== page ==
Those Who Stand Outside

While sitting in the front row of the festivities of Speech Day at our school, a day to celebrate the year, have students and teachers perform songs and dances, have preschool graduation, and even drink fanta, I found myself repeatedly drawn to not only my students on the stage, but perhaps the children unseen by others: Those Who Stand Outside. Yes, watching with pride my students speak English, put on plays about AIDS and malaria awareness, and sing original composed songs, I also watched with sadness the village children from the community who are not in school who came and stood outside, peering in through the window to watch the life they don’t have.Image

Though I took many pictures of different events, my camera found its way always back to the faces of Those Who Stand Outside. Am I not here to serve them to? They, in their tattered clothing, standing for hours watching events in a language they barely understand, recognize it all as something special and frankly, they have nothing better to do. With no school of their own, where else should they be? And without an education, they will remain on the Outside looking in. Someone asked me recently, “do you feel like you see the children changed at all or that you are making a difference?” and my original response was “not yet.” But today I realized every day I give my students something Those Who Stand Outside do not have: dignity. Am I making a difference? Yes. One by one, I give them dignity as I take them from the outside and welcome them into my classroom and give them a shot at “Struggling for a better life” to quote a song they sang today. All I can do is continue to work to improve this school and build it financially so we are to sponsor more students like these to come.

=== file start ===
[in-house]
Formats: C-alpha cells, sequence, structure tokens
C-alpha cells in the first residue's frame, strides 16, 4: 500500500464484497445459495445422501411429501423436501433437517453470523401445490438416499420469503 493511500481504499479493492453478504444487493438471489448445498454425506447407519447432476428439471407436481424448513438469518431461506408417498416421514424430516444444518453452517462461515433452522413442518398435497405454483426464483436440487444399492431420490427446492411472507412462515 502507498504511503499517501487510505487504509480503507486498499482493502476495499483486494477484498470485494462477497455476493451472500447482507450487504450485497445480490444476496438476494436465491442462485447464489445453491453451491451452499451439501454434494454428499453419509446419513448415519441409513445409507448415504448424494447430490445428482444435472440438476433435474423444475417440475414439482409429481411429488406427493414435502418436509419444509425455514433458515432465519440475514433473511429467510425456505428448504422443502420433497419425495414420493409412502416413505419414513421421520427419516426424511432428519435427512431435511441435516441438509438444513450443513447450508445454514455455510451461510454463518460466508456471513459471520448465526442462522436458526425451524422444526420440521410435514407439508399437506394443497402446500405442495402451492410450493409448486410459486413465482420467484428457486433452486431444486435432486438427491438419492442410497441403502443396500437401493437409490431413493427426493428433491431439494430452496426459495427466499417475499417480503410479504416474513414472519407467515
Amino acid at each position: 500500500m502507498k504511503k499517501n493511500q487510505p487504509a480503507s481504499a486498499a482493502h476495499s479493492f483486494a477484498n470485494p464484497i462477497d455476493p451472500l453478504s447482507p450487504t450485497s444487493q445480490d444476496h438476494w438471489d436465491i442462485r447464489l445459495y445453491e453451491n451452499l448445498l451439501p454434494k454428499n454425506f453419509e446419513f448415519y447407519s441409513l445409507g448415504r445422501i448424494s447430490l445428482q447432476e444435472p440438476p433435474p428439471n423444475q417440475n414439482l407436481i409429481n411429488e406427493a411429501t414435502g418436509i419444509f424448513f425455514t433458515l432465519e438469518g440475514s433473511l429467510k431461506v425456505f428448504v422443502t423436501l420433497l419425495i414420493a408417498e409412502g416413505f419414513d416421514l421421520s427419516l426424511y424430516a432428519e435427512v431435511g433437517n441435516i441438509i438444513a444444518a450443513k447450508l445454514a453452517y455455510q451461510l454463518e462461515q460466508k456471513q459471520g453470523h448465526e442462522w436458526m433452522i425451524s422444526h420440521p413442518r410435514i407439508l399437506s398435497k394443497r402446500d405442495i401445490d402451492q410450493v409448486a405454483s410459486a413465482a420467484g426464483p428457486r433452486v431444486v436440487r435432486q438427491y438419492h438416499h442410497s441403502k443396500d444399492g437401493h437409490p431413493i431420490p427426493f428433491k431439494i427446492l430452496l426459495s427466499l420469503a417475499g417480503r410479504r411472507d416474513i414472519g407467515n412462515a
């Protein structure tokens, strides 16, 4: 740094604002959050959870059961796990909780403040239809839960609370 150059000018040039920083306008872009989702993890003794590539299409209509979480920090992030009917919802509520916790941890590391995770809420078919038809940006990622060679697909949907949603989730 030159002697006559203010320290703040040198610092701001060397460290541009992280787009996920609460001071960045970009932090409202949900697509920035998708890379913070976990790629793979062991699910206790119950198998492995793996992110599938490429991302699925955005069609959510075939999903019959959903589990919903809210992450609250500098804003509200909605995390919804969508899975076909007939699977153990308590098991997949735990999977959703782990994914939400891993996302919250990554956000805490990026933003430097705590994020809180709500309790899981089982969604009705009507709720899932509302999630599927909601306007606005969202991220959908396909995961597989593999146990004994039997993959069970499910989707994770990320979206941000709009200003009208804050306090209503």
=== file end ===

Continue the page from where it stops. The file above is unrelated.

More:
Here is a clip of part of the “Struggling For a Better Life” song, I can’t put it all because the internet here is too slow to upload it all.

On a personal and unrelated sidenote, I was VERY Rwandan today. I gave a speech in Kinyarwanda, sang a song in Kinyarwanda, did a Rwandan dance, and wore a traditional Rwandan dress. And laughed at the toilet paper that they use to decorate around here, even though in America it is used to vandalize. Haha.

Quieting them down would have been like hushing thunder when you need rain

P10306442Of 104 students at our school, about 70 chose to fill the dining hall during my first trial of “open library” instead of recess time.  They were buzzing with excitement and energy and NOISE because apparently reading is quite a loud event. “Olivier, look at this one!” “Headmistress, what does this word mean?” “Headmistress this book has monkeys in it!” “The main girl in this book has the same name as my sponsor in the US!” “Can we trade now?” “When can we read again?” These are some of the words I heard whispered, spoken, shouted.